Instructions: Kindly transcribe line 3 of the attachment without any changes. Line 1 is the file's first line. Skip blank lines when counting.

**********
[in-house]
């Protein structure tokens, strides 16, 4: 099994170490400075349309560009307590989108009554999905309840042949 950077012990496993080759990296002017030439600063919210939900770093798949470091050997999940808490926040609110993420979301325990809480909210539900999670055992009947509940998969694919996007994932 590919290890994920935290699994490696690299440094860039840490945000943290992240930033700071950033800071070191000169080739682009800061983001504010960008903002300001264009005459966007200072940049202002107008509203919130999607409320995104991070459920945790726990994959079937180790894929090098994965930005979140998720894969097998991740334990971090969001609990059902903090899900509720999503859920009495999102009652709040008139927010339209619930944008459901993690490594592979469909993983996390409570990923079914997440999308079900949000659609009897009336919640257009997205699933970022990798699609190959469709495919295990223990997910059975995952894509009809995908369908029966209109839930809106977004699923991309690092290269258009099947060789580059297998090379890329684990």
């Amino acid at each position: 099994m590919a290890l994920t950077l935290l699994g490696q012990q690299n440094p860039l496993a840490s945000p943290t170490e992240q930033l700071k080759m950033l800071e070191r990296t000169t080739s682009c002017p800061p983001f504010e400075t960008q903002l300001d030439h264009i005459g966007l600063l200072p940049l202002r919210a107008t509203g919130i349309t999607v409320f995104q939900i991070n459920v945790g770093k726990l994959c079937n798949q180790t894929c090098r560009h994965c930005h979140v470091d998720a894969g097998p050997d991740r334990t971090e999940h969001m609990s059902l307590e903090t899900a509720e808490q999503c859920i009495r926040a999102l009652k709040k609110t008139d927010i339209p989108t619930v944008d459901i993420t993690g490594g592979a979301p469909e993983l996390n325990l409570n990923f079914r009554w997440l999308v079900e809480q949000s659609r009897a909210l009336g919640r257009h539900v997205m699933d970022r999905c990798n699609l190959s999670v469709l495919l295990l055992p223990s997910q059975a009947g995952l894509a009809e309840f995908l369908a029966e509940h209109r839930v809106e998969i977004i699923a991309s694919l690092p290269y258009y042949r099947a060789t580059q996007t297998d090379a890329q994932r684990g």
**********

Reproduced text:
């Amino acid at each position: 099994m590919a290890l994920t950077l935290l699994g490696q012990q690299n440094p860039l496993a840490s945000p943290t170490e992240q930033l700071k080759m950033l800071e070191r990296t000169t080739s682009c002017p800061p983001f504010e400075t960008q903002l300001d030439h264009i005459g966007l600063l200072p940049l202002r919210a107008t509203g919130i349309t999607v409320f995104q939900i991070n459920v945790g770093k726990l994959c079937n798949q180790t894929c090098r560009h994965c930005h979140v470091d998720a894969g097998p050997d991740r334990t971090e999940h969001m609990s059902l307590e903090t899900a509720e808490q999503c859920i009495r926040a999102l009652k709040k609110t008139d927010i339209p989108t619930v944008d459901i993420t993690g490594g592979a979301p469909e993983l996390n325990l409570n990923f079914r009554w997440l999308v079900e809480q949000s659609r009897a909210l009336g919640r257009h539900v997205m699933d970022r999905c990798n699609l190959s999670v469709l495919l295990l055992p223990s997910q059975a009947g995952l894509a009809e309840f995908l369908a029966e509940h209109r839930v809106e998969i977004i699923a991309s694919l690092p290269y258009y042949r099947a060789t580059q996007t297998d090379a890329q994932r684990g």